Server API: Apache

If your server runs PHP as an “Apache module“, you can change your PHP settings via a .htaccess file. A .htaccess file is a configuration file you can create and use to change many server settings, including PHP settings. The basic syntax to use in your .htaccess file for updating PHP settings is:

php_value Directive value

For example, if you wanted to change the max_input_time from 60 seconds to 120 seconds, add the following to your .htaccess file:

php_value max_input_time 120

After making this change, refresh your PHP info page, and you should see the changes. If you receive a 500 error, please double check the syntax you used as you may have made a misspelling.

If you don’t have a .htaccess file, you can simply create a new file named .htaccess. As the .htaccess file begins with a dot (.), it is considered a hidden file. If you are using the cPanel’s File Manager, please be sure to select the option to Show Hidden Files (dotfiles), otherwise you will not be able to see your .htaccess file. If you do not see this prompt when opening your File Manager, click the, “reset all interface settings” link at the bottom of your cPanel to reset your File Manager settings.

Server API: CGI


View of the php.ini in the File Manager

If your server runs PHP as a CGI module, you can change your local php.ini file in order to make modifications to your PHP setup. php.ini is a PHP configuration file with a list of PHP directives and their values. In the above example, we modified the max_input_time value. If you open your php.ini file and search for max_input_time, you should see something similar to:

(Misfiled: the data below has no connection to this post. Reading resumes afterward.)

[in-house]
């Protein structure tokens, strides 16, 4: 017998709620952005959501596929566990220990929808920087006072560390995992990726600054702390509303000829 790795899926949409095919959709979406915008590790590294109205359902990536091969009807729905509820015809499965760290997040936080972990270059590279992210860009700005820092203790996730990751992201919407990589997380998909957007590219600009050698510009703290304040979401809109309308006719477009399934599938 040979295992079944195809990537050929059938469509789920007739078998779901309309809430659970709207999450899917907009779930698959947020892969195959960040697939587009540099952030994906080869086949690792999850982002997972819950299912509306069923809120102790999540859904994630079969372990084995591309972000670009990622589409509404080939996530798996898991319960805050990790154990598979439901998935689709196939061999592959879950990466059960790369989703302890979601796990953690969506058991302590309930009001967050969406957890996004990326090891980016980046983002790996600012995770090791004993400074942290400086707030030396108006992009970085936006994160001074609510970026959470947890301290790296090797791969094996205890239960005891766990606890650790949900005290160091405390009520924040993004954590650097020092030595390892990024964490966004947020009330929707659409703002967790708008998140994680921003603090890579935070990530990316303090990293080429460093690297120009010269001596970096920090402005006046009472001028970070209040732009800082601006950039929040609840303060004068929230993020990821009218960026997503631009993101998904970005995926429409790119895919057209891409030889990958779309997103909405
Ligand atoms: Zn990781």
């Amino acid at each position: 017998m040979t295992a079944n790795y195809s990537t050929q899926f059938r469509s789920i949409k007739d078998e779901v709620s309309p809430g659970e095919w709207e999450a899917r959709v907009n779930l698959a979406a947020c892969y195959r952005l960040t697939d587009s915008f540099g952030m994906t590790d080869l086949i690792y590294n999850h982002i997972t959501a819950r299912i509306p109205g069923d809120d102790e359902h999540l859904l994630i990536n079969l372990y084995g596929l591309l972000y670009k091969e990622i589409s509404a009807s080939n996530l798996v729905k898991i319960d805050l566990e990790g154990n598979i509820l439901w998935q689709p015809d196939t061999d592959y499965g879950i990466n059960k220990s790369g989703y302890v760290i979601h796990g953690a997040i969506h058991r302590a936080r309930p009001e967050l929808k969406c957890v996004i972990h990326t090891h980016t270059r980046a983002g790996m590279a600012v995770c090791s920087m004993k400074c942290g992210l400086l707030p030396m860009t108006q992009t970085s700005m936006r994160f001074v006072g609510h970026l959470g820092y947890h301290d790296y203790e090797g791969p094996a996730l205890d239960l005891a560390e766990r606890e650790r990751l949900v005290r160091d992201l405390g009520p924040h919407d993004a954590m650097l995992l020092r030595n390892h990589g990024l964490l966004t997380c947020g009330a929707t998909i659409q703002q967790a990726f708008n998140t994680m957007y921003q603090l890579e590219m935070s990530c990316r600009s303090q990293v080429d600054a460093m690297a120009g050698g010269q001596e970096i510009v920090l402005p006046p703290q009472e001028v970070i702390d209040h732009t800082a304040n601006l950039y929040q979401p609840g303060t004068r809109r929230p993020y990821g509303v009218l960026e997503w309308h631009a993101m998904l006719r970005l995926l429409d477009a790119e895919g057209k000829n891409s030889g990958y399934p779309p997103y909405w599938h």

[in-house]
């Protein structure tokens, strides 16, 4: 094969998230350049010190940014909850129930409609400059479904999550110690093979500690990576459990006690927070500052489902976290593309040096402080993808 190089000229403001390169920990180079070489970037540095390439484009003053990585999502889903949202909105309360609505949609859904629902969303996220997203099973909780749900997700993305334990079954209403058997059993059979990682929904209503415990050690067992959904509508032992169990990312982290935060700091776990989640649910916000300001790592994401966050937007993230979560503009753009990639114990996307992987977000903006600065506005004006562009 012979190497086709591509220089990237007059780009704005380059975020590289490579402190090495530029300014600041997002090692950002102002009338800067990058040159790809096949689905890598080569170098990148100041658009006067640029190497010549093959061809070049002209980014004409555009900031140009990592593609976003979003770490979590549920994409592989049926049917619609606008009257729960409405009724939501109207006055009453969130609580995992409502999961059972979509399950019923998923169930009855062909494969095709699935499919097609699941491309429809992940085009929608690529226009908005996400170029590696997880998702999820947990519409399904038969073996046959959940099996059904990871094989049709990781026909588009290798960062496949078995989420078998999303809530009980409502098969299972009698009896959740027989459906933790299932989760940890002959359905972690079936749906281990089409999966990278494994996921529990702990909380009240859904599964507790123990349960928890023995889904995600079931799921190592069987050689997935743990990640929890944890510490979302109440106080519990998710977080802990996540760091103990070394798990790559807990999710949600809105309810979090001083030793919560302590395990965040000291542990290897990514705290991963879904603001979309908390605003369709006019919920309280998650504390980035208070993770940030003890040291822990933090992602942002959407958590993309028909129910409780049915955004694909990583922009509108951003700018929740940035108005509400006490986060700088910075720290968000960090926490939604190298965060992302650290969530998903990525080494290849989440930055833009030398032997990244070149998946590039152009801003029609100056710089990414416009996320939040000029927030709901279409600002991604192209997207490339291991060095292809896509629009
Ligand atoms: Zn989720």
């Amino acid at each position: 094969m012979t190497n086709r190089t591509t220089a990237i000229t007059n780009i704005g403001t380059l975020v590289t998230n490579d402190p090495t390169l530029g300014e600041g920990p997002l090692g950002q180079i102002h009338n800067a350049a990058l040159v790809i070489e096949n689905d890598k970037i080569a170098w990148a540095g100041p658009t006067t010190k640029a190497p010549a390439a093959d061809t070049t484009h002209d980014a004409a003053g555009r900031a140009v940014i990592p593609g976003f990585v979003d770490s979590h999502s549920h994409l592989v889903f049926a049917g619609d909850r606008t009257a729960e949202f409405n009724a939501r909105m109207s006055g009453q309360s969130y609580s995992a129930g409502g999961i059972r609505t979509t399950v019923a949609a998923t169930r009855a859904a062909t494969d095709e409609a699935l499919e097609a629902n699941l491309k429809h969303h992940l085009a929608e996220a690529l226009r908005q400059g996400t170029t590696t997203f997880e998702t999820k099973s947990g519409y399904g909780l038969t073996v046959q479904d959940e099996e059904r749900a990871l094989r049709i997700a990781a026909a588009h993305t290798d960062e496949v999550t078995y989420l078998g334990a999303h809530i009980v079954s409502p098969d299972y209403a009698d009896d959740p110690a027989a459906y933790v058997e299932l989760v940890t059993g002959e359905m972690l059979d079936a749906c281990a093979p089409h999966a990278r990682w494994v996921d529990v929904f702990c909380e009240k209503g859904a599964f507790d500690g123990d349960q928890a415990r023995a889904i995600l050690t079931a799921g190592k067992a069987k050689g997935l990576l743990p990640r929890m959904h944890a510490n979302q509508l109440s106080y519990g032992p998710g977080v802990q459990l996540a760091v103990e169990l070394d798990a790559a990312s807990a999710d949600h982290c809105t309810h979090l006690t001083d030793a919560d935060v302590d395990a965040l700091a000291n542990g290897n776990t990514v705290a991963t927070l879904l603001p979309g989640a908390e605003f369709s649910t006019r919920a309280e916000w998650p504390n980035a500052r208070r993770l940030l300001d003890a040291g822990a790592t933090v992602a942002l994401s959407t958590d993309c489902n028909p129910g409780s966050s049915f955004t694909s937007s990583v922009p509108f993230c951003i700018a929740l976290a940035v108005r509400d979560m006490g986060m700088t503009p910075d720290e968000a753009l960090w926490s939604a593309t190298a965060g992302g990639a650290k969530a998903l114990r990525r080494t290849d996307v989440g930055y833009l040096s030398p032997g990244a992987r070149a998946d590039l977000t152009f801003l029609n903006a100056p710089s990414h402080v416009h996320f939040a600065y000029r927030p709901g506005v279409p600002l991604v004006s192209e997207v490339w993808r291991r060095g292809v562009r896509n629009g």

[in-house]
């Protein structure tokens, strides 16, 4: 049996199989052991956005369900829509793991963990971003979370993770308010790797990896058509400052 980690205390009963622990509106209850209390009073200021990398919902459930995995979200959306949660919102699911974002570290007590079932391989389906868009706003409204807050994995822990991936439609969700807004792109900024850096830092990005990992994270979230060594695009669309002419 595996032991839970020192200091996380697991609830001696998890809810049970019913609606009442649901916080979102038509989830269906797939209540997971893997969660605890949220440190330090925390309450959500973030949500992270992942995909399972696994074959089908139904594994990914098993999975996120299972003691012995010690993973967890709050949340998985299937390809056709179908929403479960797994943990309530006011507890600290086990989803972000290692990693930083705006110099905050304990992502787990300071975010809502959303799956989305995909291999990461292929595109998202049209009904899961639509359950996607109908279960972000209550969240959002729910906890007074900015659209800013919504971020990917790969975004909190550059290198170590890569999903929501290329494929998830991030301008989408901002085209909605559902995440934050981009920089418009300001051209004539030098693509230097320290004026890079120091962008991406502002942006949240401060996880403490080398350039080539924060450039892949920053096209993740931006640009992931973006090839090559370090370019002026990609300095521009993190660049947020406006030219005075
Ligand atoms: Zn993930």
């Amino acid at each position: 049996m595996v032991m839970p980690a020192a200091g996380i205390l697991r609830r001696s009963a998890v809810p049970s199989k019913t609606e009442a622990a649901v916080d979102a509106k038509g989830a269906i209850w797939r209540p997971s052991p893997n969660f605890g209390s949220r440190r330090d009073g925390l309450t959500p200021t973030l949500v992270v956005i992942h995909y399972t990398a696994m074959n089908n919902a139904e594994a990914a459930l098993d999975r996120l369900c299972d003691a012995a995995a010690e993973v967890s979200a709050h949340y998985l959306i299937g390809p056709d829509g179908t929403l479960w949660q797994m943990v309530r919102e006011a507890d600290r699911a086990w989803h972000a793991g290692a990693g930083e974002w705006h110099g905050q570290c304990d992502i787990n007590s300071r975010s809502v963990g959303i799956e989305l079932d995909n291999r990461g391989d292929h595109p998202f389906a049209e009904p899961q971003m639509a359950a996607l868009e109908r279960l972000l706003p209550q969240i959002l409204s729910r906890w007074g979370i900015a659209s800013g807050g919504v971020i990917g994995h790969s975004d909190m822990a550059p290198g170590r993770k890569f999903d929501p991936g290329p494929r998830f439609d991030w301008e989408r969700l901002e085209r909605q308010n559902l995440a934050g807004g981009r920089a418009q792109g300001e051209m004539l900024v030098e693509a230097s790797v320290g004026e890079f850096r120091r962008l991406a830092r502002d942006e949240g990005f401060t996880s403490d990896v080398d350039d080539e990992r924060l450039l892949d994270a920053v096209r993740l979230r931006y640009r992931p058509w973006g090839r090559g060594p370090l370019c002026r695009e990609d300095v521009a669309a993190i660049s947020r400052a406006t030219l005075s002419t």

; Resource Limits ;
 max_execution_time = 30
max_input_time = 60
memory_limit = 256M
upload_max_filesize = 10M

To change the max_input_time from 30 seconds to 120, for example, simply change 30 to 120 and save the file. Refresh your PHP info page, and you should see the changes.

Increasing PHP memory in the php.ini

A common issue when using free open source software or other PHP intensive programs is the “exhausted memory” error. If you have a PHP memory error on your site, you can increase the memory limit PHP uses for the scripts. To learn how to change the memory limit in your php.ini, please see the following link.

Fixing the Allowed memory size exhausted error

Modifying the PHP.INI file

Here is a quick step-by-step tutorial on editing the PHP.INI file.

  1. Login to the cPanel.
  2. File Manager in the cPanel

    Find the File Manager in File section of the Cpanel. Review our tutorial on using the Code Editor within the File manager if you’re looking on information how to use it.

  3. File Manager icons

    Navigate to the directory where you will either save or edit the PHP.INI file and then select the file and use the Code Editor. To open the file, you can click on it to select the file and then click on the Code Editor icon in the menu bar of the File Manager. You can also right-click with your mouse and select Code Editor from the menu that appears.

  4. Edit the section of the PHP.INI that you wish to change.
  5. Click on SAVE CHANGES in the top right hand corner in order to save your modifications or additions to the file.

Common Problems when Updating your php.ini file

I don’t have a php.ini file!

Only users running on a server with PHP loaded as a “CGI module” will have a php.ini file. The php.ini file by default will be located at public_html/php.ini. If you do not see a file named php.ini in your public_html, please contact our Support Department and request that we create one for you.

I made changes to the php.ini file, however I do not see the changes!

The php.ini file is not recursive. Updating your php.ini values in public_html/php.ini will not affect PHP files in subfolders of your public_html, such as public_html/staff. To correct this problem, you can make your php.ini file recursive so that it affects all sub folders. More help on this can be found in How can I make my php.ini file recursive?

Considering a VPS or Dedicated Server?

With a VPS or dedicated server, a site owner can truly customize the server to their exact specification. If you are on a Shared Hosting account, and are thinking about upgrading from to a VPS or dedicated server, click here to read more about a VPS vs dedicated server.